Gap Fill - Level 6


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   alcoholism      also      amount      average      colleagues      decrease      drama      emotional      emotions      geology      high      just      painkillers      part      psychological      system      tests      tolerance      traumatic      us  
Watching sad or movies can sometimes be what the doctor ordered. A new study reveals that watching distressing movies may boost our to pain. Researchers at Oxford University say that movies that get your going can increase the of endorphins released by the brain. These are our body's natural - chemicals that make us feel better after physical or pain. Dr Robin Dunbar, a co-author of the study, explained that: "Maybe the [distress] you get from tragedy triggers the endorphin ." He added: "The same areas in the brain that deal with physical pain handle psychological pain."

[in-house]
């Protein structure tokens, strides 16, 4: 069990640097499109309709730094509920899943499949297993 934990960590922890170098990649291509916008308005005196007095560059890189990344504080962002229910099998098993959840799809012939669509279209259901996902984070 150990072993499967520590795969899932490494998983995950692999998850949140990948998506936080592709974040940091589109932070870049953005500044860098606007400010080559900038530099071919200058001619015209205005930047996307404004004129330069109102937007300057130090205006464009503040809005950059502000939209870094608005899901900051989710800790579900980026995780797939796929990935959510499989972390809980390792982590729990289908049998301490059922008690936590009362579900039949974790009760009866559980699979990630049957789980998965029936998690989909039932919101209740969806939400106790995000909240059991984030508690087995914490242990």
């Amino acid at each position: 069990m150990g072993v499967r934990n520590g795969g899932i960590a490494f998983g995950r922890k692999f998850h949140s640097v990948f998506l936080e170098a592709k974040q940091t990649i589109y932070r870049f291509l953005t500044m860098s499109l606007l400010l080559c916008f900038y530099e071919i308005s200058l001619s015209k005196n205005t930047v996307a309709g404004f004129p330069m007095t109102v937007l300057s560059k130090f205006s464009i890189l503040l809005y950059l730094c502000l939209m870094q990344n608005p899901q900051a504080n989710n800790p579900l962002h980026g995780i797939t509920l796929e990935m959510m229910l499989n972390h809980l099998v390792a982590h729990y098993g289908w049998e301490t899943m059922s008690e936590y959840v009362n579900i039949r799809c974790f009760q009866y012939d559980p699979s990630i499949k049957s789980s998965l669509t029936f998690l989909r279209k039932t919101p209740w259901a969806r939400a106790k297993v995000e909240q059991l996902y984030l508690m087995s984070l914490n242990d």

Dr Dunbar and his conducted a series of to determine the effect that tragic stories have on . They invited 169 people to take in the experiment. One group watched a traumatic about a disabled man battling homelessness, drug addiction and . Another group watched a documentary on the and archaeology of Britain. The results showed that on , the pain tolerance of those who watched the traumatic drama increased by 13.1 per cent. This compared to an average in pain threshold of 4.6 per cent for those who watched the documentary. Dr Dunbar suggested one reason we like watching sad movies is the natural from the endorphins.

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